ORLANDOA large review of patients treated at M.D. Anderson Cancer Center suggests that survival after a first breast cancer recurrence has greatly improved over time in patients diagnosed in the last 25 years. The investigators believe that new therapies, above and beyond the anthracyclines, may be affecting survival rates.
Consecutive series of adjuvant therapy studies from M.D. Anderson have previously shown that anthracycline-based regimens decrease breast cancer recurrence and death. Since the emergence of anthracyclines, multiple new treatment modalities, including new hormonal, biologic, and cytotoxic agents, have been developed, but their effect on survival has been unclear.
This study analyzed patients who were treated in consecutive series of anthracycline-based adjuvant therapy protocols to determine if survival from time of first recurrence improved between 1974 and 2000.
"These patients were uniformly treated and followed at a single institution, and so provide a unique opportunity to evaluate possible changes in survival over time," said Sharon Giordano, MD, assistant professor, M.D. Anderson Cancer Center, who presented the study at a poster session of the 38th Annual Meeting of the American Society of Clinical Oncology (abstract 212).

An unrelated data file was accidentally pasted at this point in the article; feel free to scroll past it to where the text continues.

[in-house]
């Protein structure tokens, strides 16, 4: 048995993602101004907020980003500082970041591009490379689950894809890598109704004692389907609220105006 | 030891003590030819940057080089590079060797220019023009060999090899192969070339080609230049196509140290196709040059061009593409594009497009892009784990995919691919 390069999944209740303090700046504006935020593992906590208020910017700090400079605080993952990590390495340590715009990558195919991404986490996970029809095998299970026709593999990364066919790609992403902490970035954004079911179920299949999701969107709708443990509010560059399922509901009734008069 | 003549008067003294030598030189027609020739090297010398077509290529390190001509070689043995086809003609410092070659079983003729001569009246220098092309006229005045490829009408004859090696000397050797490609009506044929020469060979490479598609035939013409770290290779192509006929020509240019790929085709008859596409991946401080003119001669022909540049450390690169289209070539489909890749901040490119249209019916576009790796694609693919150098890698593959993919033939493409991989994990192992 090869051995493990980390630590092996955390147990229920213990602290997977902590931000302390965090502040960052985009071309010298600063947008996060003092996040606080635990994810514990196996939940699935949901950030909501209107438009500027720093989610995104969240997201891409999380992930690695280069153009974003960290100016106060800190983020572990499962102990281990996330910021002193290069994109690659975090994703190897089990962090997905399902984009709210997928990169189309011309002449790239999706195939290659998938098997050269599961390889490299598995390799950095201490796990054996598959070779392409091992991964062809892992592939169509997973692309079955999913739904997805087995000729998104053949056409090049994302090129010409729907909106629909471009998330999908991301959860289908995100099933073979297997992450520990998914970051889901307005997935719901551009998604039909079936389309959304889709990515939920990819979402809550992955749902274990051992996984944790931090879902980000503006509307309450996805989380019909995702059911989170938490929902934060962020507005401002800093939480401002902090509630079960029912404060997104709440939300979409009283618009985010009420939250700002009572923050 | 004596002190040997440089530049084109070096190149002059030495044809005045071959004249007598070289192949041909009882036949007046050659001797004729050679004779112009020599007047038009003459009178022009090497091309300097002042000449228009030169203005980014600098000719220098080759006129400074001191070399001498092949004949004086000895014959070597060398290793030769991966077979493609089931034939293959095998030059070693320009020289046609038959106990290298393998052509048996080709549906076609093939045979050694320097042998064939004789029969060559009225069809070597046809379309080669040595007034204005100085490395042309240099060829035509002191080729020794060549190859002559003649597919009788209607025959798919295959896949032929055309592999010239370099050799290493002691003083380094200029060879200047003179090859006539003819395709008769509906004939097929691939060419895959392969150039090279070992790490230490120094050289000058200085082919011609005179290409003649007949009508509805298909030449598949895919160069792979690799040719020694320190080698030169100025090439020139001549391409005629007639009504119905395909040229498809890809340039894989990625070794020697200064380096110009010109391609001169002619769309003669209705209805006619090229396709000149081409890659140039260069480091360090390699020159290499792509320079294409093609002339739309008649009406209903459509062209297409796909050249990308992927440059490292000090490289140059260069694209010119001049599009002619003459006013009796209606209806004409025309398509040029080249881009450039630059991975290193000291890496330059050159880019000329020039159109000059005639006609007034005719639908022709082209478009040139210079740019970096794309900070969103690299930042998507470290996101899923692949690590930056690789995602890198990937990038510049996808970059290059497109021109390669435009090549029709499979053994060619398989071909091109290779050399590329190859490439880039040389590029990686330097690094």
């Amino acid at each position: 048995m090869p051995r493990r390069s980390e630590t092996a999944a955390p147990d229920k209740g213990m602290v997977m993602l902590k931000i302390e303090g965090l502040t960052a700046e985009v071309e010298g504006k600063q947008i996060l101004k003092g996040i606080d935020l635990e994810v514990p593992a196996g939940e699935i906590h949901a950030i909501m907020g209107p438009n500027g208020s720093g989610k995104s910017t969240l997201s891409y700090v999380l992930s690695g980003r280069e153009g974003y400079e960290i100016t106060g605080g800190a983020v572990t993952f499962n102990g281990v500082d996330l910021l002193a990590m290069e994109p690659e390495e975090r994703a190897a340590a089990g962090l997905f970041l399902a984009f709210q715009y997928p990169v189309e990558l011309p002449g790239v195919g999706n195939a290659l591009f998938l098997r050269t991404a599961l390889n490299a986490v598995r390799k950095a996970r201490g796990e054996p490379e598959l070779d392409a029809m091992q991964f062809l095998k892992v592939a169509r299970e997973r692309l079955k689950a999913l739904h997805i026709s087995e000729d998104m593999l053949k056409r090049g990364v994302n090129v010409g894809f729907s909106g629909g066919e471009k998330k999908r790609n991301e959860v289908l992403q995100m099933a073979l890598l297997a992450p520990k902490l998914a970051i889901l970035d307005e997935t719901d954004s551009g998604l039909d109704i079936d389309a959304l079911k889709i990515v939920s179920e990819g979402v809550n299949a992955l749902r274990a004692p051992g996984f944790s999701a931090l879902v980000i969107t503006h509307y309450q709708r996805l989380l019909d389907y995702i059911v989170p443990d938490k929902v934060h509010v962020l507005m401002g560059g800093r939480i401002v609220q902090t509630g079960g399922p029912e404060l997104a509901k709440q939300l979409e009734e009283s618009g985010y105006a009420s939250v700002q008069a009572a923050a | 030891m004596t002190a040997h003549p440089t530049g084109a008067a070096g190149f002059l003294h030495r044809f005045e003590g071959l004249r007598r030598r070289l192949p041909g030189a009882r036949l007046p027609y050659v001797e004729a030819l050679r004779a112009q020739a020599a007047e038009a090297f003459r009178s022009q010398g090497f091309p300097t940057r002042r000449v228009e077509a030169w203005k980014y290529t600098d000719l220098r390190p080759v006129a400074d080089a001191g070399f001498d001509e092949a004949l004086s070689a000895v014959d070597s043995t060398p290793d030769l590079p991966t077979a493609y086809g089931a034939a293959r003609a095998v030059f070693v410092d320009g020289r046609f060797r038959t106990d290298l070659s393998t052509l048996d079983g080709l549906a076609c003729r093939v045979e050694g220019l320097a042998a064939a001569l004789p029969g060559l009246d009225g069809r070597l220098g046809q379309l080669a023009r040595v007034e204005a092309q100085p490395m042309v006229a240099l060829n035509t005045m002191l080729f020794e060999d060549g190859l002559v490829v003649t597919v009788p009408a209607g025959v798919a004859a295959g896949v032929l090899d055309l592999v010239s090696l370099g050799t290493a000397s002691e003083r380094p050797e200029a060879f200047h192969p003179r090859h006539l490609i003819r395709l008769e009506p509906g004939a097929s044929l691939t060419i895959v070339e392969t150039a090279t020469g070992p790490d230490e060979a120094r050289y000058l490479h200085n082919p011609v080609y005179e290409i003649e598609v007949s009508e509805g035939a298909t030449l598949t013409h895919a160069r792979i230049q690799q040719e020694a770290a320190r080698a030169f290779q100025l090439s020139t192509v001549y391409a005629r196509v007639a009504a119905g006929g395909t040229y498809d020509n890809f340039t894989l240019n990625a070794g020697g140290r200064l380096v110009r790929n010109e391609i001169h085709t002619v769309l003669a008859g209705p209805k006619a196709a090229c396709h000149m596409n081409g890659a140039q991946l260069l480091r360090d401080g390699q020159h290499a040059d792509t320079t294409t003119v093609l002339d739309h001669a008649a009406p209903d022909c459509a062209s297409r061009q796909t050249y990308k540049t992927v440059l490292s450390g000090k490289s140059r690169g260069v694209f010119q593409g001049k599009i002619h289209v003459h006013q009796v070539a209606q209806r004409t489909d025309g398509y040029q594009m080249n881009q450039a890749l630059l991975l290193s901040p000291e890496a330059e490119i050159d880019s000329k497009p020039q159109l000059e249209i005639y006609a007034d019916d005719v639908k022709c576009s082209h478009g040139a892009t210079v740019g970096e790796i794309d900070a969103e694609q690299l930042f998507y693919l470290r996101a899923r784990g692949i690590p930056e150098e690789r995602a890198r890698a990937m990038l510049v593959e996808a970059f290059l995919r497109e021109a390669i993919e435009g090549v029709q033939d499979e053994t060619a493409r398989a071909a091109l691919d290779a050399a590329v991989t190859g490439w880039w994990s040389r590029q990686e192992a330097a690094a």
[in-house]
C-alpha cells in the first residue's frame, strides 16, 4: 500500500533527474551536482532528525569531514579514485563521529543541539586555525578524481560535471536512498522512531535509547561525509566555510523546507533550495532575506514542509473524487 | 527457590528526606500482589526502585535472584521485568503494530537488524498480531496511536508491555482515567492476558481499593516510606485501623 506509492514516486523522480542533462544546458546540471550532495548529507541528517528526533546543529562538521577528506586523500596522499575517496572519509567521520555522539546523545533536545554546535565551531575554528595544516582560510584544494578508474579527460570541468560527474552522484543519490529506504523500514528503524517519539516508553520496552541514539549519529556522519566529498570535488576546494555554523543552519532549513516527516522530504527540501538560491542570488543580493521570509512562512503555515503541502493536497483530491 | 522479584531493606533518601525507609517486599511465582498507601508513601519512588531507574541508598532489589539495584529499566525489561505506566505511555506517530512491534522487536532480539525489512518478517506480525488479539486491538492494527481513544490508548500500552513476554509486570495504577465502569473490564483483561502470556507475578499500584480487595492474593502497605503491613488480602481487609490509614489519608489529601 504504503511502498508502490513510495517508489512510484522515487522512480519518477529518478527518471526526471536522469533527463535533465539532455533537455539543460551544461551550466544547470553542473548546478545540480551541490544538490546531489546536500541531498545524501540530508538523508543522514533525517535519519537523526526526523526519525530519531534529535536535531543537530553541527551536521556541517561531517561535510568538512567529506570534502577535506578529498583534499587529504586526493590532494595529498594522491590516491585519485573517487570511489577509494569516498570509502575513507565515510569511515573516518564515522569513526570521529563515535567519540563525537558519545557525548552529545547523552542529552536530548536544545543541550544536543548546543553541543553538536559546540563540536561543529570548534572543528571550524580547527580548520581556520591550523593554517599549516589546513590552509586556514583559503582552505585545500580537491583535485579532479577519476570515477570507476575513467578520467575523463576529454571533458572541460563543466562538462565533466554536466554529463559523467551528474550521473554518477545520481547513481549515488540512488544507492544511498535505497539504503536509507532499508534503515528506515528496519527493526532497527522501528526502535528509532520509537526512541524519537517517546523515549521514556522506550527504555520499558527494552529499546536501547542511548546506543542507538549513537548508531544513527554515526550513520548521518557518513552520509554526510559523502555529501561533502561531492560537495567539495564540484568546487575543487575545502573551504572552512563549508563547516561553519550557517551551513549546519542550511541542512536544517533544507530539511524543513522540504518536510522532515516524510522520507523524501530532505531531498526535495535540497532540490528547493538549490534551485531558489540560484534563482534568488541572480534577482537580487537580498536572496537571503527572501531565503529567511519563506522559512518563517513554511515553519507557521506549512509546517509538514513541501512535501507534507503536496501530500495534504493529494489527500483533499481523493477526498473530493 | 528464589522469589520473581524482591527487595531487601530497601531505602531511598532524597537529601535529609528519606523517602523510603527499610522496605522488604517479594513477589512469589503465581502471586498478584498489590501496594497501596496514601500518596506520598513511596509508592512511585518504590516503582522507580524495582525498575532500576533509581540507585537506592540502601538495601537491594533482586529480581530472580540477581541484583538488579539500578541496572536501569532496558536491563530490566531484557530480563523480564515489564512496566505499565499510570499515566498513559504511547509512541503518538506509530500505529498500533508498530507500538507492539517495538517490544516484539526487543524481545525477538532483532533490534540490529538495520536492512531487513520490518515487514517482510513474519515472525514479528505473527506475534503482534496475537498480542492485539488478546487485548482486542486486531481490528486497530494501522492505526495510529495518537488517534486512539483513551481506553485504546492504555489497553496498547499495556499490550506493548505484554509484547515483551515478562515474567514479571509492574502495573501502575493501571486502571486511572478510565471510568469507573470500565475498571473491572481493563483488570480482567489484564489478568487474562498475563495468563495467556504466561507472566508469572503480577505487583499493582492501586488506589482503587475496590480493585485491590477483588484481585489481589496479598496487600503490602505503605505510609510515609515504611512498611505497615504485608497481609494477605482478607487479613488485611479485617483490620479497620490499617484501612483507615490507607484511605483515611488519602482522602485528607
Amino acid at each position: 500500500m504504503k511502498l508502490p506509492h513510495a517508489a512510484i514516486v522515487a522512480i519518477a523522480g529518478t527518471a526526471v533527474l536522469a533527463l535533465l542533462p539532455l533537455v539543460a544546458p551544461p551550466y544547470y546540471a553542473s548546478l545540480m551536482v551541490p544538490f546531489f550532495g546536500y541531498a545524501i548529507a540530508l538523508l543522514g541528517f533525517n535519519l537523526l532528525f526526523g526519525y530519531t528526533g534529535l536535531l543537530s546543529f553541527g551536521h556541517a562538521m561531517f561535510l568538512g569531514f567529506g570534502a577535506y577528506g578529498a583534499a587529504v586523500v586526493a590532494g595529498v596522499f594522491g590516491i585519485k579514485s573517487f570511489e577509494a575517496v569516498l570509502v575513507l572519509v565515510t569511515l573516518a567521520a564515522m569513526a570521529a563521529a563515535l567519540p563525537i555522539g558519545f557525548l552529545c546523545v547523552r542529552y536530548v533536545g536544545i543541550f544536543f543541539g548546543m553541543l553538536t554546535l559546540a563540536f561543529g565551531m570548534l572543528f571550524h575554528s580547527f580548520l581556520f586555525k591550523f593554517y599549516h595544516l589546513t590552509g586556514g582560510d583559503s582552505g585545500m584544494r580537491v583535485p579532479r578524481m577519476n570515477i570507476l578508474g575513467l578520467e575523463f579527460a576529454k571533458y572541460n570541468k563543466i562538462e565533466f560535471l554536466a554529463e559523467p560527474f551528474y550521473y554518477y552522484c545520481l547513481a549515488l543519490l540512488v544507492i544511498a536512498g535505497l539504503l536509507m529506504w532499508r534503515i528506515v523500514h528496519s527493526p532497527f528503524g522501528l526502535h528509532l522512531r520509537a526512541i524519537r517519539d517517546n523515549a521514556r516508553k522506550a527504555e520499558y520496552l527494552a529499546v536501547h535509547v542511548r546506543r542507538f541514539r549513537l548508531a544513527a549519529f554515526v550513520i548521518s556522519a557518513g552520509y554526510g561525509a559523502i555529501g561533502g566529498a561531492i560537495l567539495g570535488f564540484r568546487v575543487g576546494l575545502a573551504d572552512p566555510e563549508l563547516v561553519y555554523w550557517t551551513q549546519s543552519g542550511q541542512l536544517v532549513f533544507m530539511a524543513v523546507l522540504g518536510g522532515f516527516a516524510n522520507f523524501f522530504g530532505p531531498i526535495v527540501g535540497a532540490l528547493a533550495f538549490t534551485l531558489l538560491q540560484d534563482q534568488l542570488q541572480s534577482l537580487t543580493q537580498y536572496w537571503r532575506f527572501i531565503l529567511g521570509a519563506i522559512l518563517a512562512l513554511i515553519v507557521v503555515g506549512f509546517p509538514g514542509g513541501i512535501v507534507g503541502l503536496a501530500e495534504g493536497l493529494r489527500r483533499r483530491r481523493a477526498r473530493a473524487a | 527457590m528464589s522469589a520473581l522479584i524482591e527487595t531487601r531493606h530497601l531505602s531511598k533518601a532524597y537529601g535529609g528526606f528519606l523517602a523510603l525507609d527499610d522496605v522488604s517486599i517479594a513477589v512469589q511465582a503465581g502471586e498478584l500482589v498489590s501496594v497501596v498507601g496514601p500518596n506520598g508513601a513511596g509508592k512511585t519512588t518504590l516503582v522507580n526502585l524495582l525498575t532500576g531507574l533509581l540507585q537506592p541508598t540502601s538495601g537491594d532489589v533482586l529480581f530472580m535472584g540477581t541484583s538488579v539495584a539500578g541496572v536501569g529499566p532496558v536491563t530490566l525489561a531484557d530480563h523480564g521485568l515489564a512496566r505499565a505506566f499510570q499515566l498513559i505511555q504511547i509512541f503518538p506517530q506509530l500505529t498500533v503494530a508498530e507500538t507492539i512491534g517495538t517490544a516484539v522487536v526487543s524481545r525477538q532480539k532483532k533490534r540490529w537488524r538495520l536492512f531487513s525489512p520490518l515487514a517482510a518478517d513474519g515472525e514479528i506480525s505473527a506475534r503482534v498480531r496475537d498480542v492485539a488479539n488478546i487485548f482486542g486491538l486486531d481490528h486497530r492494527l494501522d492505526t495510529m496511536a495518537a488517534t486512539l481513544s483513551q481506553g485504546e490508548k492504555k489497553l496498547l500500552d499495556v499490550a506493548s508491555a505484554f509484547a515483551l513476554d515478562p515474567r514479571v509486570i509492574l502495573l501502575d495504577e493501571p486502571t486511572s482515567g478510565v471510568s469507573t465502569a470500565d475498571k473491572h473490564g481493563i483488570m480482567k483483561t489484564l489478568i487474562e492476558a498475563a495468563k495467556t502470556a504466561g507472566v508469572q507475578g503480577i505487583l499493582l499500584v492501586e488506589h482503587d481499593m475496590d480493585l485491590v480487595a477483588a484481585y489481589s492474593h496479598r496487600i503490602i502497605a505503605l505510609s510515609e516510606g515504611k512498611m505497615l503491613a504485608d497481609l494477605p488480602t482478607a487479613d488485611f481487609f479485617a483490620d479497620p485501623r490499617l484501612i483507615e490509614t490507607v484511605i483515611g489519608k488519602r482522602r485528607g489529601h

A total of 1,986 patients were treated on five consecutive anthracycline-based adjuvant therapy regimens from 1974 to 1994. The 842 patients who developed recurrent disease were divided into five groups based on year of first recurrence. Median and 3- and 5-year overall survival rates from time of first recurrence were compared among the groups.Differences among the groups were clearly evident in terms of survival, as shown in the Table below. By log rank analysis, there was a highly statistically significant improvement in survival from time of first recurrence across the five groups (P < .001). The results were consistent across all the tumor stages, and improved progressively with each 5-year treatment period, Dr. Giordano reported.
The patient characteristics upon initial diagnosis changed somewhat over time, shifting toward more stage I patients in recent years and fewer advanced stage patients at diagnosis, Dr. Giordano said. Thus, the improvement in survival could have been confounded by the unequal distribution of this prognostic factor. However, she said, when the data were stratified by initial stage, the finding of improved survival was still present. "These differences were not factors in survival, which was evaluated from first recurrence and not linked to initial disease factors," she commented.